posted by Amy on Mar 28
I live in three-month intervals between PET scans. When I get a “good” scan I can quit worrying and go back to pretending I’m perfectly healthy. My latest scan showed that my cancer is stable: no new lesions, and not a whole lot of change in the size or glucose avidity of the areas we’ve been watching. That’s excellent and happy news.
I was worried about this scan because just a couple of weeks before I went in to get it I began getting markedly more winded when climbing stairs or hills. Admittedly I’m overweight and out of shape, but the change was sudden, and came on for no apparent reason. I was also experiencing unusual levels of fatigue. And the voice production problem I’ve been having for about 16 months was getting worse. Sometimes while talking or singing I run out of air abruptly, and the sound cuts out. That was an acute problem a year ago and had gotten quite a bit better, until recently.
About a month before the scan I went to a cabin in Vermont for the weekend. It was a lovely retreat, but there was a lot of wood smoke, and I’m allergic to smoke. Then two weeks before the scan I spent three nights and four days in a building that has what I assume is mold contamination. I am extremely sensitive to mold, and I had a severe histamine reaction. My nose ran like a faucet. My head hurt, my body ached, I was exhausted, and I was coughing and congested.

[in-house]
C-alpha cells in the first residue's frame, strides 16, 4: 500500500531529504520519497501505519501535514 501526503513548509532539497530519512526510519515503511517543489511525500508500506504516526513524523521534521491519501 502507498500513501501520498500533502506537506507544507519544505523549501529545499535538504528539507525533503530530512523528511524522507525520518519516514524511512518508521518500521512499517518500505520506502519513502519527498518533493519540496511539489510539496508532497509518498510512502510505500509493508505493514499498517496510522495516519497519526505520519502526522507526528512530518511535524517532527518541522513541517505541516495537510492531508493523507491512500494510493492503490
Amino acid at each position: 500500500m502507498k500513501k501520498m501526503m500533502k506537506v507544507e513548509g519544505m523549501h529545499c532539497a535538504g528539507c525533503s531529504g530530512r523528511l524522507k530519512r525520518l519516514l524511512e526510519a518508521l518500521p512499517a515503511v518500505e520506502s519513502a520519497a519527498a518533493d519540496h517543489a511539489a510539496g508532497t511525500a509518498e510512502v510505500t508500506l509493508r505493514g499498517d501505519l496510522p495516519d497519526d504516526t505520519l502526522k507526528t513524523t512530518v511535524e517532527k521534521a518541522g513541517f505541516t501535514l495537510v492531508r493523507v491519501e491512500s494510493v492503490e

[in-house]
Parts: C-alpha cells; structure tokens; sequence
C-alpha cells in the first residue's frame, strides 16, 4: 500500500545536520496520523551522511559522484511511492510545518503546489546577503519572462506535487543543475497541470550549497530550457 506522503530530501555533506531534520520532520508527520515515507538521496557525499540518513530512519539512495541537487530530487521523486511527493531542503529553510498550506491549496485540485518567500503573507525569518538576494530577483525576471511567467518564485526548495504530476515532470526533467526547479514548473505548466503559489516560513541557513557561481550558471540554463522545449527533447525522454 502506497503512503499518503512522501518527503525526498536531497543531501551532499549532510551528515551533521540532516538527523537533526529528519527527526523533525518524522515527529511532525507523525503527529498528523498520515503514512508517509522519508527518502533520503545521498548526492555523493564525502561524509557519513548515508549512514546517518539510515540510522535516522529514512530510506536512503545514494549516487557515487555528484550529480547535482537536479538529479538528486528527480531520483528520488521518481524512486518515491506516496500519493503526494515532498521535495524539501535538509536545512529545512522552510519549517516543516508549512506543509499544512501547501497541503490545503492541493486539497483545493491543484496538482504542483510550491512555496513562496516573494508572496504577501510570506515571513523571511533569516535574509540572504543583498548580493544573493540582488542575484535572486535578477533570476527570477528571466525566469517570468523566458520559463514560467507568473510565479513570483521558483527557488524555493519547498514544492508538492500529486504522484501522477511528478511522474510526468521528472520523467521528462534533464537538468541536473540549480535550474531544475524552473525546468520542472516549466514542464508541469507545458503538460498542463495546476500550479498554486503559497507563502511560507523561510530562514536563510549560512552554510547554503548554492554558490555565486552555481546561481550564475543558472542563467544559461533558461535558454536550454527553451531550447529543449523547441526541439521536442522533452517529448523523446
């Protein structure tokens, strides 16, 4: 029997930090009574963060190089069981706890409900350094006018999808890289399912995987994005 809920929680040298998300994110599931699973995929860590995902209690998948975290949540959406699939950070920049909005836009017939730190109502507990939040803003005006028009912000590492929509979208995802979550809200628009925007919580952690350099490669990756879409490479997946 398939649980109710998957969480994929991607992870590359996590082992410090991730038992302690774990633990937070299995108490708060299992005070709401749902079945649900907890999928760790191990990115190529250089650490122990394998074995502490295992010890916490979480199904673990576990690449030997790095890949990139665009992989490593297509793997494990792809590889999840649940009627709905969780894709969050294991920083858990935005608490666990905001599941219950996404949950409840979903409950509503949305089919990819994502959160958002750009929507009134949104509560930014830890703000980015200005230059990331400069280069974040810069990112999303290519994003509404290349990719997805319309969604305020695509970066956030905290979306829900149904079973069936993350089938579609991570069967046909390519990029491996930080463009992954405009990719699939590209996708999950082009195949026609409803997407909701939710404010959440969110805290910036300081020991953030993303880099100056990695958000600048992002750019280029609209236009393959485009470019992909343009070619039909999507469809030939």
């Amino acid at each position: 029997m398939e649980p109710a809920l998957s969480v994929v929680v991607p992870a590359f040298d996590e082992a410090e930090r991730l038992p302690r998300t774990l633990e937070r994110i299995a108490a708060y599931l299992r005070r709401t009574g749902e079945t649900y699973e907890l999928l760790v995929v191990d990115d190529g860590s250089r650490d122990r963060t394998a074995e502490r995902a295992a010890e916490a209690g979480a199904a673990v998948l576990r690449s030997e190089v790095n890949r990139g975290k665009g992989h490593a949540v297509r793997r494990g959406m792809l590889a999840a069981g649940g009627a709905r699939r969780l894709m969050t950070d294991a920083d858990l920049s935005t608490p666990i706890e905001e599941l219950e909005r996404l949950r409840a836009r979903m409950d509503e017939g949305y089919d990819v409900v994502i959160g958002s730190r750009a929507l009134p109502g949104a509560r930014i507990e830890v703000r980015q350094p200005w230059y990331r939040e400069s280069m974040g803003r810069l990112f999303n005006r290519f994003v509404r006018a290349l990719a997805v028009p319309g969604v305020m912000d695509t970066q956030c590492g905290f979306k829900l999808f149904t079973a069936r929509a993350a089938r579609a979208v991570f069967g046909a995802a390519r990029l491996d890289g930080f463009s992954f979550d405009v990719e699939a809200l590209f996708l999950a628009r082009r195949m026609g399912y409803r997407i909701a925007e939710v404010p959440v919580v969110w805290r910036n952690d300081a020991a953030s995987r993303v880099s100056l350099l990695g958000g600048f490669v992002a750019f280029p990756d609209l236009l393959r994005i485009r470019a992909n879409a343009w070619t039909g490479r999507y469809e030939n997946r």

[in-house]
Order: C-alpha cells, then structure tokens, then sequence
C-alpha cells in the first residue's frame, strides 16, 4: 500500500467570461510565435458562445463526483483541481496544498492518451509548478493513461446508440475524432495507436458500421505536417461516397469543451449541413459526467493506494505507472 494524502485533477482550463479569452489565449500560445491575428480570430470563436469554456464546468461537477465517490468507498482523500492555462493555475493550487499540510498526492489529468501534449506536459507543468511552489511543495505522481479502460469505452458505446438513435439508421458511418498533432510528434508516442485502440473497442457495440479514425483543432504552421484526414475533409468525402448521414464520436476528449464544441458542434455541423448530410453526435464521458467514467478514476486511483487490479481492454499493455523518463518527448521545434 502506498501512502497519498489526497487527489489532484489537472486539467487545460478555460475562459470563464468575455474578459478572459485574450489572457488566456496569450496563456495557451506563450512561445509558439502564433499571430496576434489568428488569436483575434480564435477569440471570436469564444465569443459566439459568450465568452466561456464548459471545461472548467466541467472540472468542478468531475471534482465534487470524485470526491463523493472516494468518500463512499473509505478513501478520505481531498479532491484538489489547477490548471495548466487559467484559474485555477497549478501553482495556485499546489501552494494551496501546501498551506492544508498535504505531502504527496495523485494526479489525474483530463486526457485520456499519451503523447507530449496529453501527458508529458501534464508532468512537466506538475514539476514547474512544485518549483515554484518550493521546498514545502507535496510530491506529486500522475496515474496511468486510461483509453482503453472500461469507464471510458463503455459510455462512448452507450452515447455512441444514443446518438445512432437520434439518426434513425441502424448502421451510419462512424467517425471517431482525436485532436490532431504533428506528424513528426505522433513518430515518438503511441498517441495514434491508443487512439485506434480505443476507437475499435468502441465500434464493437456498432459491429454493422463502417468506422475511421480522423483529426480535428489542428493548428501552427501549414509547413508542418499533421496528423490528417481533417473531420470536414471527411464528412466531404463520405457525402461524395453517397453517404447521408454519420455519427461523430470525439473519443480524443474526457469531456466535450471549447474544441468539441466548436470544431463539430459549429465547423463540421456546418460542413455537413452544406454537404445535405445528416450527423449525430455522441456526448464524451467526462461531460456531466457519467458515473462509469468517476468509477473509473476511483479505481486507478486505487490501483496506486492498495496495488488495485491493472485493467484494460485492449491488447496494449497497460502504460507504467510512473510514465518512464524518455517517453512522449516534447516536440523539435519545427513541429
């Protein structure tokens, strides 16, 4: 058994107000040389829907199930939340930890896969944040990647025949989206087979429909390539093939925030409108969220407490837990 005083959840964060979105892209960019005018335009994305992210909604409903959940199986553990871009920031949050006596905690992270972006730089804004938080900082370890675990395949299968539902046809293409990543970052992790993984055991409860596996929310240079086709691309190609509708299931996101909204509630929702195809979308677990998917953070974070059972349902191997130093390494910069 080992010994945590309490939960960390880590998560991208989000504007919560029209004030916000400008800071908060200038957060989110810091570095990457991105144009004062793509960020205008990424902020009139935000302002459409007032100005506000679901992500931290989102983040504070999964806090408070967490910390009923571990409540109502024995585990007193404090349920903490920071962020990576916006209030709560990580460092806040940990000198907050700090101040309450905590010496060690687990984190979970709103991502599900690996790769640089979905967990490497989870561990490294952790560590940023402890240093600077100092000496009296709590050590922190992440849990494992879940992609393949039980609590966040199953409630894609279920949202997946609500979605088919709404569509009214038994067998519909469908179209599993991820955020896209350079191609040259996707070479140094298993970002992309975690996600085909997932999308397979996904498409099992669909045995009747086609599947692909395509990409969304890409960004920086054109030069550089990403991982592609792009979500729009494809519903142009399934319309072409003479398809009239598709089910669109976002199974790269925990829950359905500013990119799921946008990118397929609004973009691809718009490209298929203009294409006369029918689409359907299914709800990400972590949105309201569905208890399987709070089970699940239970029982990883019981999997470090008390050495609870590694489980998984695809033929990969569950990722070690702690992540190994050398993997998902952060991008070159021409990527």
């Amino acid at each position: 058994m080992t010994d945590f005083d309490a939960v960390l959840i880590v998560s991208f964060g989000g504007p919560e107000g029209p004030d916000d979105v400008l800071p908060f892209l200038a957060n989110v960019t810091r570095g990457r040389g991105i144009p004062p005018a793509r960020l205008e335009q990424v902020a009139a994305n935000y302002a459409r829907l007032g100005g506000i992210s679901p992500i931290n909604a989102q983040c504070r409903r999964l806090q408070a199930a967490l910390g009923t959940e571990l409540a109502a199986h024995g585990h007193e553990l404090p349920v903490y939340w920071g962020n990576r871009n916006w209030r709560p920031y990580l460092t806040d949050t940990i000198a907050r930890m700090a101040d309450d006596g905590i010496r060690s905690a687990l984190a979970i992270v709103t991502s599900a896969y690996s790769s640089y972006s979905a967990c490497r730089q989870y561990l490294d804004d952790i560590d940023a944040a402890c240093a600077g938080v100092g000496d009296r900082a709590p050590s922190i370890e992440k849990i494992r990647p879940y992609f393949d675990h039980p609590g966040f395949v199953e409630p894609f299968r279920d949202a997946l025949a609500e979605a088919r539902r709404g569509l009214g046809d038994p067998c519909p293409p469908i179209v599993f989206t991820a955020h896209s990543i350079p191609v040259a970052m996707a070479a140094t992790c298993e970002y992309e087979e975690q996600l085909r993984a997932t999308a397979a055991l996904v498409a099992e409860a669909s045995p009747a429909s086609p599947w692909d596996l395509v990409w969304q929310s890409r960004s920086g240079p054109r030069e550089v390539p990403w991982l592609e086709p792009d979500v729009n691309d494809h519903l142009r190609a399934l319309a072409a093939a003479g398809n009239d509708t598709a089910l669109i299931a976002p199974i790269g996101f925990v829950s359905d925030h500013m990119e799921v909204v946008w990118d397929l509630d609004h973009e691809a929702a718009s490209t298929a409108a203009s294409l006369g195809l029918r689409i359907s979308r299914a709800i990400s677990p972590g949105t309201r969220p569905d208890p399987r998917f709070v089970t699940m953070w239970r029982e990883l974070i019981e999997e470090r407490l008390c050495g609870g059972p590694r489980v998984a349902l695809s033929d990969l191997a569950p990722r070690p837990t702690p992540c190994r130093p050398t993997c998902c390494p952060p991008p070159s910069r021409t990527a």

I had the scan on March 20 and got the results on March 23. The report said that an area in the lower lobe of my left lung had collapsed because of pressure from the inflamed tissue in that area. Ah! A collapsed lung! That could explain the breathing and voice production problems.
The December scan report was the first one to label the inflamed areas in my lower lungs as “neoplasms,” and the first to describe “atelectasis” in the lung. When I read that report I emailed my oncologist and her assistant to say,
As thrilled as I am overall with my latest PET report, reading it reminds me that there is still some unfinished business with the pneumonia, interstitial lung disease, pneumonitis, or whatever you want to call it in the lower lobes of my lungs. This radiologist calls them “neoplasms” and concludes that it’s a tumor causing the atelectasis. He might be right, but he’s not basing that on a definitive diagnosis. As Dr. W said about a year ago, we’re treating an image.
I think I should have a workup done by a pulmonologist (one who doesn’t simply assume he/she knows what it is without investigating). That inflammation might be a chronic infection. Even if it’s cancer, given the good responses in other parts of my body, maybe we should think about local treatment. And in any case I’d like to have a plan for clearing out the goo and reducing or stopping the coughing.